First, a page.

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Marriage under pressure: when your child has special needs

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By Kristin Stanberry

Track two: when actions and feelings don't match

Often, a person's behavior reflects what he feels inside. But if you and your partner are stressed and have lost touch with each other, one or both of you may behave in a way that hides your true feelings. From there, communication often breaks down and your marriage suffers. There are steps you can take to understand each other better.

Understanding your partner

If your partner's behavior frustrates or confuses you, there may be a "disconnect" between outward behavior (Track One) and inner feelings (Track Two). One woman recalls how her husband's silence bothered her as she struggled to help their son who has AD/HD. She thought back to another time when her husband seemed aloof and unconcerned. It was before she had surgery. "He didn't seem to care about my operation. Months later he admitted how afraid he had been that something would happen to me during surgery. He couldn't tell me at the time."

That memory prompted her to ask him how he really felt about the current situation with their son. Professional counseling helped him sort through and express his emotions. "It turned out my husband felt guilty because he couldn't solve all of our son's problems," she explains.

This story is not uncommon. Like many men in our culture, her husband needed encouragement to verbalize his feelings. And when he did speak up, he expressed a sense of inadequacy for not being able to protect his wife during surgery, or end their son's struggle. Men often prefer to look for immediate solutions rather than learn to understand and manage a problem over time.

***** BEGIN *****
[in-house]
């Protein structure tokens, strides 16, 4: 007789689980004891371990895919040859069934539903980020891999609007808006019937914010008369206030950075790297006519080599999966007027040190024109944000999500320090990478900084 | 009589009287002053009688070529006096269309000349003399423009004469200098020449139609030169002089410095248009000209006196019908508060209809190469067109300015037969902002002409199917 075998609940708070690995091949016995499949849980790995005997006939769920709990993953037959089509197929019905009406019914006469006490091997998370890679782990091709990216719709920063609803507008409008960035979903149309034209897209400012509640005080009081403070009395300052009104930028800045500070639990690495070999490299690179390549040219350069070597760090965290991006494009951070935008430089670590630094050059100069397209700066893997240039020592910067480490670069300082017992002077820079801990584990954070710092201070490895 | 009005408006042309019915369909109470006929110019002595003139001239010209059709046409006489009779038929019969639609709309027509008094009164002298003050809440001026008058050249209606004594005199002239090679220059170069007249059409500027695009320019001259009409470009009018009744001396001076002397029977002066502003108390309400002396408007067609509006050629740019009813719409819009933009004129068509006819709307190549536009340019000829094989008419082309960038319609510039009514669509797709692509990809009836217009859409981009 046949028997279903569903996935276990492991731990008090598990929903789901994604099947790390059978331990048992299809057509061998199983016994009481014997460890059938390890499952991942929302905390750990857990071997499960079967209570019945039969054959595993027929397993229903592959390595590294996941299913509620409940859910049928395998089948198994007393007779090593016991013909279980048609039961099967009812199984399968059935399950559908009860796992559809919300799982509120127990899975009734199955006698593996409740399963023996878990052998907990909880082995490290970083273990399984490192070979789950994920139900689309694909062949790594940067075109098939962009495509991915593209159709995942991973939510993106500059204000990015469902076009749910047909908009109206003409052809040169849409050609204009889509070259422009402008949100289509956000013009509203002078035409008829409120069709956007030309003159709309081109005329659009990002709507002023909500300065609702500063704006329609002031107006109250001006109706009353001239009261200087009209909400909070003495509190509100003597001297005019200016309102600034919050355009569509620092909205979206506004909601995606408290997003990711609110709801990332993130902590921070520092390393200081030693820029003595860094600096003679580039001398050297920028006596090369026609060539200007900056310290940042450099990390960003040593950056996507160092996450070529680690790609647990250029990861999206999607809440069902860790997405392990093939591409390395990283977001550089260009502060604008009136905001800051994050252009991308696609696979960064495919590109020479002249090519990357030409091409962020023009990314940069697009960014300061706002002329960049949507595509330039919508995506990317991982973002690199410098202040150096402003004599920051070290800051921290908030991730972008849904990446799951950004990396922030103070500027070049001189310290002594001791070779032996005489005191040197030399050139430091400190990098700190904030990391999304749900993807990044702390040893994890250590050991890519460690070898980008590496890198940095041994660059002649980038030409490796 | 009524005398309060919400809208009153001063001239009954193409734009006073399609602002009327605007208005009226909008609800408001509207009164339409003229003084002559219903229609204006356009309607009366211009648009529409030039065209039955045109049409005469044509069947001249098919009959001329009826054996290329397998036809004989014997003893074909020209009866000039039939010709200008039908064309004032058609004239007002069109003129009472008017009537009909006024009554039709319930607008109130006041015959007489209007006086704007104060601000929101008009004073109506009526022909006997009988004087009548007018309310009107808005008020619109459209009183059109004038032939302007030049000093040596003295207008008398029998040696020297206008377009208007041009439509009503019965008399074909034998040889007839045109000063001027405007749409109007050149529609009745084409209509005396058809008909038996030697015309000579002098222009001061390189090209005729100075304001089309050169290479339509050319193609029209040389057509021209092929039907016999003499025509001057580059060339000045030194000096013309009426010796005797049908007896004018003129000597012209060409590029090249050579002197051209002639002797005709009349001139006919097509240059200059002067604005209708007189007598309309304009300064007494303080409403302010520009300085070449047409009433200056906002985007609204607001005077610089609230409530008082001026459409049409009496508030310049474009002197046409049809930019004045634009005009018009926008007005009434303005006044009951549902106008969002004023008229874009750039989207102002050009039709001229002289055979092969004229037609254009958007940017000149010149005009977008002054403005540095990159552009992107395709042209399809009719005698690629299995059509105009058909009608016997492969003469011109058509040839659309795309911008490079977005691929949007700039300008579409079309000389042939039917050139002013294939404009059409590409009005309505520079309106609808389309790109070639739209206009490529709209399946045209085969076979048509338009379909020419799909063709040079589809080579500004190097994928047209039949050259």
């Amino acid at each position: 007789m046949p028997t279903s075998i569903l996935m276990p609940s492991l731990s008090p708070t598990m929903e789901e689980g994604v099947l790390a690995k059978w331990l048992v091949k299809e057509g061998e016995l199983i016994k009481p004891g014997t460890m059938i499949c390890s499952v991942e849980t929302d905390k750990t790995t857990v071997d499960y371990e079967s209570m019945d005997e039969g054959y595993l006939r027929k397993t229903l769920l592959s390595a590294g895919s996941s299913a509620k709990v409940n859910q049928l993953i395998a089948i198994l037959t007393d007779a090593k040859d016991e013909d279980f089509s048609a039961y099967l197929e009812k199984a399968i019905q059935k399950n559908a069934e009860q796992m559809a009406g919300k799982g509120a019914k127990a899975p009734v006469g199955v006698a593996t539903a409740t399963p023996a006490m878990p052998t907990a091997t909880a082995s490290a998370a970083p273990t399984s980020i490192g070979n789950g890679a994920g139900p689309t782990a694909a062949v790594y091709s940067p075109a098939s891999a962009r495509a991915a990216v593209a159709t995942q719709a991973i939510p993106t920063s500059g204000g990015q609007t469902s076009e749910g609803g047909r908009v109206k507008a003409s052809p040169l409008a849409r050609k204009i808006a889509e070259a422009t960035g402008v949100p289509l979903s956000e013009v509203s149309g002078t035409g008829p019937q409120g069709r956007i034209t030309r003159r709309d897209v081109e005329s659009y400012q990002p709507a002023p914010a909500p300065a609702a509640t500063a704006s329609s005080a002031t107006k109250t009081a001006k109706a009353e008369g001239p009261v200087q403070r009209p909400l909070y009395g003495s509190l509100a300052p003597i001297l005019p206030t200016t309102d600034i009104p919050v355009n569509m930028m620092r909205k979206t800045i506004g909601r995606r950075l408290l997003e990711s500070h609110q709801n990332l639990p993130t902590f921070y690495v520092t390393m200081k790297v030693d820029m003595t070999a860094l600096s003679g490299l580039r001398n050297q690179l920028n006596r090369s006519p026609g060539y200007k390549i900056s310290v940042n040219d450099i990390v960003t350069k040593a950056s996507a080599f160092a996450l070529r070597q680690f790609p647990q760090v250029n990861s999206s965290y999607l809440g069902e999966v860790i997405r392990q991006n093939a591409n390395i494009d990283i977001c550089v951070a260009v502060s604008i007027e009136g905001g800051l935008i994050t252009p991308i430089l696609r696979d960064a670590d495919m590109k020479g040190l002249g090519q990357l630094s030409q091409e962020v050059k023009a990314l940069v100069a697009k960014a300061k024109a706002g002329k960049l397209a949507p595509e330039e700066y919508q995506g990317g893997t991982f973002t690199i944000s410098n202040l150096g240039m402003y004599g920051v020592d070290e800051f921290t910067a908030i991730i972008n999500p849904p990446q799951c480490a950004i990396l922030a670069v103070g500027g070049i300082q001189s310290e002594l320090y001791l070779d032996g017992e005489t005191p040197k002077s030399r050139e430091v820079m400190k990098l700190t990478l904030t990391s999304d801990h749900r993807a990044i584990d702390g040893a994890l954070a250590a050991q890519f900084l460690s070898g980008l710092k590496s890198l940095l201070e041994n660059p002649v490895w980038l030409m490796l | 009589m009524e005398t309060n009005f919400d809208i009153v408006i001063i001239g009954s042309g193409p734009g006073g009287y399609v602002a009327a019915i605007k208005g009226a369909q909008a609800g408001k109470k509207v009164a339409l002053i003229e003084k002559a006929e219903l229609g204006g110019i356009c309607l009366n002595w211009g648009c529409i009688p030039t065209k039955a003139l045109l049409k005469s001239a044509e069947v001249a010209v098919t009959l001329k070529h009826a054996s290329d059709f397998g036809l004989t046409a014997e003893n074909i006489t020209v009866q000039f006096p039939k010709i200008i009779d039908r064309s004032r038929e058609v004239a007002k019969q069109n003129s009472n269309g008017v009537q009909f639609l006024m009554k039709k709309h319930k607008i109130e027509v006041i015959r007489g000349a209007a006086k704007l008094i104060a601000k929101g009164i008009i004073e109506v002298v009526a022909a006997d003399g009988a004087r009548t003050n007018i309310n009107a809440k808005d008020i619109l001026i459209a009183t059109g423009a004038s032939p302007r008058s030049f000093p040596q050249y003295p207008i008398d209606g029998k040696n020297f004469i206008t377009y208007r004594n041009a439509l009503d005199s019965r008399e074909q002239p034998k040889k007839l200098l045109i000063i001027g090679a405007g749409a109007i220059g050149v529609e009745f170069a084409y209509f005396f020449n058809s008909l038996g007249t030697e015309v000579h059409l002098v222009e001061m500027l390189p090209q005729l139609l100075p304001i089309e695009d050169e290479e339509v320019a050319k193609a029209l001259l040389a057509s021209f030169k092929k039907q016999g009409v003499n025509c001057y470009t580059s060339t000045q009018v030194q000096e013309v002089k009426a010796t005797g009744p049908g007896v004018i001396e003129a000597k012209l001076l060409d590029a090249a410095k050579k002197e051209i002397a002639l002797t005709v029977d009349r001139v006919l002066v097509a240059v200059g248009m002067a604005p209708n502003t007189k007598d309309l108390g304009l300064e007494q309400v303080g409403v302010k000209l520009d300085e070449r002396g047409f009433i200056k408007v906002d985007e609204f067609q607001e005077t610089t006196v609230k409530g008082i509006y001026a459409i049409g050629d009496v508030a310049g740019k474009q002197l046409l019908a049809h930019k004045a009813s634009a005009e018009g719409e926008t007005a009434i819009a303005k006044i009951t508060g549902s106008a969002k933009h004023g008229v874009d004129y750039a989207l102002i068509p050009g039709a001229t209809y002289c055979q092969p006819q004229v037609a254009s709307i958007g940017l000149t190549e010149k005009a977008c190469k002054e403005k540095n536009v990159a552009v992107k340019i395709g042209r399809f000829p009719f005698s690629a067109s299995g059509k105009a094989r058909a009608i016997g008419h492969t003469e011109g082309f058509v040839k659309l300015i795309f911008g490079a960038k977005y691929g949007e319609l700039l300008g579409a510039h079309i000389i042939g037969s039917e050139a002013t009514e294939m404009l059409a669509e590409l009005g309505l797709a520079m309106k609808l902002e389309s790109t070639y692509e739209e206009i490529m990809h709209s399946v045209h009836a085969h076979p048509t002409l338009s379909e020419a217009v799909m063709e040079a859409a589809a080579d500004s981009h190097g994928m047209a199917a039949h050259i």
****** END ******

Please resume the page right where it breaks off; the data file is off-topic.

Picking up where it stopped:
Finally, consider the different emotions you've felt about your child's LD. Your spouse may be processing his feelings in a different way. And his past experiences may influence his reaction to your child's LD.

Helping your partner understand you

Sharing information honestly and in ways that are comfortable will help you and your spouse understand each other better.

If your partner seems to have a hard time hearing you talk about feelings, try writing him a note to express yourself. This will help you focus on what's important and give him time to consider your concerns without having to respond right away.

Looking to the future

Working to repair and strengthen your marriage can be hard work. The path to a better marriage is seldom smooth; you'll encounter bumps and detours along the way. But if you and your partner agree on your overall goal, the journey will be a bit easier. "Some of the couples I counsel make a clear commitment to stay married," a therapist relates. "Once they set that as their goal, then the other pieces fall into place."

Your marriage is a union of two people with individual needs. Your child and family situation are also unique to you. Working together, you and your partner will find the best path to take. The reward comes when your understanding and love for each other deepens. There's a good chance your marriage and family will not only survive — but also thrive — from the challenging experience you are going through.

Kristin Stanberry is a writer and editor specializing in parenting, education, and consumer health/wellness issues. Her areas of expertise include learning disabilities and AD/HD, which she wrote about extensively for Schwab Learning and GreatSchools.